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David Lawrason picks nine great, affordable pinot noirs from around the world

(Illustration: Jack Dylan)

Pinot noir is my desert island wine. It’s light and refreshing, and it pairs with just about any food. I adore it. For centuries, Burgundy, with its cool climate and limestone-rich soils, was one of the few places on the planet that could coax great wine from the famously precious, thin-skinned grape. As a result, pinot prices were inflated—one of the world’s most expensive reds is Burgundy’s Domaine Romanee-Conti pinot, which sells for $11,000. In the 1970s, under the disapproving gaze of the French, winemakers started planting pinot in Oregon, New Zealand, California and Ontario. The resulting wines were often exciting, though still expensive. Then 2004’s sleeper hit Sideways chronicled a pinot-swilling novelist’s road trip through California wine country and propelled the wine into the limelight. The heartbreak grape, as it’s known to vintners due to its finnicky nature, is now grown all over the globe and is much more affordable. While some may lament the popularization of the once-elite grape, I’m thrilled it’s more widely available. Here, nine bottles under $25 from Ontario, Australia and everywhere in between.

Amity Vineyards 2007 Pinot Noir
Amity Vineyards 2007 Pinot Noir
$24 | Willamette Valley, Oregon | 89 points
Amity’s Myron Redford was a mid-’70s pioneer in Oregon’s Willamette Valley. He has stayed true to the French style, while some Willamette neighbours lean toward a softer, California style. This one is coarse, edgy and loaded with cranberry fruit, oak spice and barnyard notes. Perfect with steak. LCBO 124594
Cave Spring 2009 Pinot Noir
Cave Spring 2009 Pinot Noir
$18 | Niagara Peninsula | 86 points
Ontario’s cool climate and limestone-based soil are similar to Burgundy’s. As a result, this pinot delivers classic high acid and low alcohol, with cran-raspberry fruit. It’s a pale, light prototype with herbs and toasty oak spice. Complex for the money, although sour-edged. LCBO 417642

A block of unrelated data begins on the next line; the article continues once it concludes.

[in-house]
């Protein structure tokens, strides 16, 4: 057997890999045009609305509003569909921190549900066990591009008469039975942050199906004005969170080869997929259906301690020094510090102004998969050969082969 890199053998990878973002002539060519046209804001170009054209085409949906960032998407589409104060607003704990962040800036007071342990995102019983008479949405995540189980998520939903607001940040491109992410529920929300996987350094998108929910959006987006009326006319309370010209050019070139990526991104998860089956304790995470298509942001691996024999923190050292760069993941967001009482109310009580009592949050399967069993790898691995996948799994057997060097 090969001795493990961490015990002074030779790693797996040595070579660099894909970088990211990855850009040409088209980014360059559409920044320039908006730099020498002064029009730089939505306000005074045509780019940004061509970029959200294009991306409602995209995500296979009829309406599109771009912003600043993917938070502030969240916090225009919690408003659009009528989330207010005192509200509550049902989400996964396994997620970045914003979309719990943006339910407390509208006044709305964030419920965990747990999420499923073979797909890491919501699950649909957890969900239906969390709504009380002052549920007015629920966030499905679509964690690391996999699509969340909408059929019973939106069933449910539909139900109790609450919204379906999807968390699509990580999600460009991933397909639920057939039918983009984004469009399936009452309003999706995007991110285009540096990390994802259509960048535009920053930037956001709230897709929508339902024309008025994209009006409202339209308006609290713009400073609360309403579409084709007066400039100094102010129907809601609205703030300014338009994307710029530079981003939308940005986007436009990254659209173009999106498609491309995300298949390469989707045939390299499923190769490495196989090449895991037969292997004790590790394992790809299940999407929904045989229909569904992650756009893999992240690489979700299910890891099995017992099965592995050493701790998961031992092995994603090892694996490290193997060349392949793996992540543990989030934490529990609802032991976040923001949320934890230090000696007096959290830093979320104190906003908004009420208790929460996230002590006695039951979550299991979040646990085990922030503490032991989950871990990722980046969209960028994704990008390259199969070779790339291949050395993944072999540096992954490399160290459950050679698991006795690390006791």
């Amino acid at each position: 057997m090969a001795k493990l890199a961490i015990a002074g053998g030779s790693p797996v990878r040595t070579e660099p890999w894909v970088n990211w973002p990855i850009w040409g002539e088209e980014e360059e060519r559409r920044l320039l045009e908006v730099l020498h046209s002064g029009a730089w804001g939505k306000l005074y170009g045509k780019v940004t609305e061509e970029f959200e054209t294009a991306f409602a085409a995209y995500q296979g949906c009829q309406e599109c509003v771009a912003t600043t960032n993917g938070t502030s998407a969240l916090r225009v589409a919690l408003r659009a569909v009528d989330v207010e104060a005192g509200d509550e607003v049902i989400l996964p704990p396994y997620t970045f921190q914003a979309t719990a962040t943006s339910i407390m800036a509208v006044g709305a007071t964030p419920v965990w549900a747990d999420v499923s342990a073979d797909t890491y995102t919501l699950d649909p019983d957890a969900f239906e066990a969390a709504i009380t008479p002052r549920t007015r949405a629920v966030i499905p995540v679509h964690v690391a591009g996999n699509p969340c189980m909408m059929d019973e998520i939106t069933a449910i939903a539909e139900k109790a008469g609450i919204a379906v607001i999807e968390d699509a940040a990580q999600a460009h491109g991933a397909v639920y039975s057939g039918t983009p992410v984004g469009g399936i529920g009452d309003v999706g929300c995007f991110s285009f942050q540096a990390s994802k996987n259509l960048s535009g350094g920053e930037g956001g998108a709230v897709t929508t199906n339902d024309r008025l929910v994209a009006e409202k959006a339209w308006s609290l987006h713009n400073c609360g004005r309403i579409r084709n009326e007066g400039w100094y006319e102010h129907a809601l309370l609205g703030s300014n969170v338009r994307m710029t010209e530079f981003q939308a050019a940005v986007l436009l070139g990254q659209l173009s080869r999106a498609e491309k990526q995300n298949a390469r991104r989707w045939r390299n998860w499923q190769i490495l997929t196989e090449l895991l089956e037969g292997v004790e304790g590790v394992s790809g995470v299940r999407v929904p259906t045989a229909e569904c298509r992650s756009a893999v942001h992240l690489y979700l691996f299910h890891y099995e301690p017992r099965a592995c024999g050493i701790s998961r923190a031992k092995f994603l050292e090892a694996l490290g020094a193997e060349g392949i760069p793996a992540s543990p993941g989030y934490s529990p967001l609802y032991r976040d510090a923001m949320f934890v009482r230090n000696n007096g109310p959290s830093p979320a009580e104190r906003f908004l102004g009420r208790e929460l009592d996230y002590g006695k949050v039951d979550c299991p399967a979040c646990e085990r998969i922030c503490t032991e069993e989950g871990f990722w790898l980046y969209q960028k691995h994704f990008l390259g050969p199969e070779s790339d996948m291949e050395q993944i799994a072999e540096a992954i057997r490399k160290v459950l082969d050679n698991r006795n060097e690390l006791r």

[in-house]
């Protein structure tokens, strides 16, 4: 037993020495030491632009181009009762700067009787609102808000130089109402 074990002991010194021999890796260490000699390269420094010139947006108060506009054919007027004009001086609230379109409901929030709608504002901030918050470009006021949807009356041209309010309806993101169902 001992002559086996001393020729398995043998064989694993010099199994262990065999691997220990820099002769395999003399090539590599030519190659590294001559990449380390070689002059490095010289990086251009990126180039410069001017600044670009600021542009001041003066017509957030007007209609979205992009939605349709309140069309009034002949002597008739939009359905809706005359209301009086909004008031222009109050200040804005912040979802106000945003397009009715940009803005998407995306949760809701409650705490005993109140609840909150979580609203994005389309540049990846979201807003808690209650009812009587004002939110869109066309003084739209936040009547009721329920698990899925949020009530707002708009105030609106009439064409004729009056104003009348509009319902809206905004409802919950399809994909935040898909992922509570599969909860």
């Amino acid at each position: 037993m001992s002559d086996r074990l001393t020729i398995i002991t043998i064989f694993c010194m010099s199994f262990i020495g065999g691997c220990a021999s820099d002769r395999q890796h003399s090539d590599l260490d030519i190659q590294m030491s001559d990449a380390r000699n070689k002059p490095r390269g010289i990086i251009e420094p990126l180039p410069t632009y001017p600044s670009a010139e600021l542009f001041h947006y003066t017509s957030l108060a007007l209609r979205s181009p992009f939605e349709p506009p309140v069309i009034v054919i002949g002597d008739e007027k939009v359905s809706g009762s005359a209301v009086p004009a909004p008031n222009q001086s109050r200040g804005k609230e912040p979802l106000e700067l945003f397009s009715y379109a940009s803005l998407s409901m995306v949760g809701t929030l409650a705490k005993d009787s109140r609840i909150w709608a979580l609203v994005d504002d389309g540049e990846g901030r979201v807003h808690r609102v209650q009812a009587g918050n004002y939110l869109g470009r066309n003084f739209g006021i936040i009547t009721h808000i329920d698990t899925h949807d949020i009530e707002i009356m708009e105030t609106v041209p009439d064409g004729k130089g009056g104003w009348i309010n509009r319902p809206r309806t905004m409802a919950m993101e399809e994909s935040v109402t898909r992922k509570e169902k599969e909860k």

Kim Crawford 2009 Pinot Noir
Kim Crawford 2009 Pinot Noir
$19 | Marlborough, New Zealand | 86 points
New Zealand is emerging as a leader in pinot noirs under $25. While cheaper versions are often confected, this one avoids that pitfall. It’s pale, with perfumy rhubarb-cherry jam fruit, plus evergreen notes. It’s mid-weight, smooth, sweetish and hot on the finish. Chill lightly. Vintages LCBO 626390
Barwick Estates 2010 Pinot Noir
great value indicatorBarwick Estates 2010 Pinot Noir
$16 | Pember­ton, Western Australia | 88 points
The far-flung, cool-climate corner of southwest Australia is promising for pinot, although it’s barely on the radar. This red is light- to mid-weight, smooth and juicy, with classic pinot cran-cherry fruit, tobacco smoke and underbrush character. Tannins are fine, but there is some heat. LCBO 215194
Cono Sur 2010 Pinot Noir
Cono Sur 2010 Pinot Noir
$11 | Central Valley | 87 points
Chile’s climate is too warm for pinot noir, but Cono Sur has designed a special section for growing it. This one isn’t graceful, but it delivers good pinot character for $11, with vibrant cranberry, cinnamon and green herb flavours, set in a hot, tannic frame. Serve with your Thanksgiving turkey. LCBO 341602
Lenswood Hills 2010 Pinot Noir
Lenswood Hills 2010 Pinot Noir
$17.50 | Adelaide Hills, South Australia | 88 points
Unlike most of Australia, Adelaide’s hills are cool enough to grow pinot. This energetic, tense and light red blasts classic cran-cherry fruit with floral, cinnamon and pine forest aromas. It’s zesty and a touch green, with gritty, juicy acidity. Best for casual dinners of pizza or grilled chicken. LCBO 215095
Bouchard Aîné & Fils 2009 Bourgogne Pinot Noir
Bouchard Aîné & Fils 2009 Bourgogne Pinot Noir $17 | Burgundy, France | 87 points
Most Burgundy pinot noirs under $20 are scrawny and tart. But this warm vintage produced good ripeness and weight with sour cherry fruit, cedary spice and woodsmoke nuances. It’s mid-weight, a touch sweet and juicy, with peppery spice and some new oak tannin and resin. LCBO 665406
Hahn 2008 Pinot Noir
Hahn 2008 Pinot Noir
$20 | Monterey County, California | 88 points
Some commercial-scale vineyards in Pacific-cooled Monterey deliver better value than more established California regions like Carneros, the Sonoma Coast and Santa Barbara. This easy-drinking pinot packs complexity and richness with oak, mocha, cran–sour cherry, leather and meaty notes. LCBO 226555
Rosehall Run 2009 Cuvée County Pinot Noir
Rosehall Run 2009 Cuvée County Pinot Noir
$22 | Prince Edward County, Ontario | 89 points
This cool, limestone-laced region on Lake Ontario is North America’s newest stage for the pinot noir craze. This light, crisp, floral, cran-cherry–scented example embodies the charm, precision and minerality of County pinot. Available at the winery or online. rosehallrun.com
Scores: David Lawrason assigns scores on a 100-point scale. They reflect a wine’s overall quality.
A rating of 95 to 100 is outstanding; 90 to 94 excellent; 85 to 89 very good; 80 to 84 good.

 

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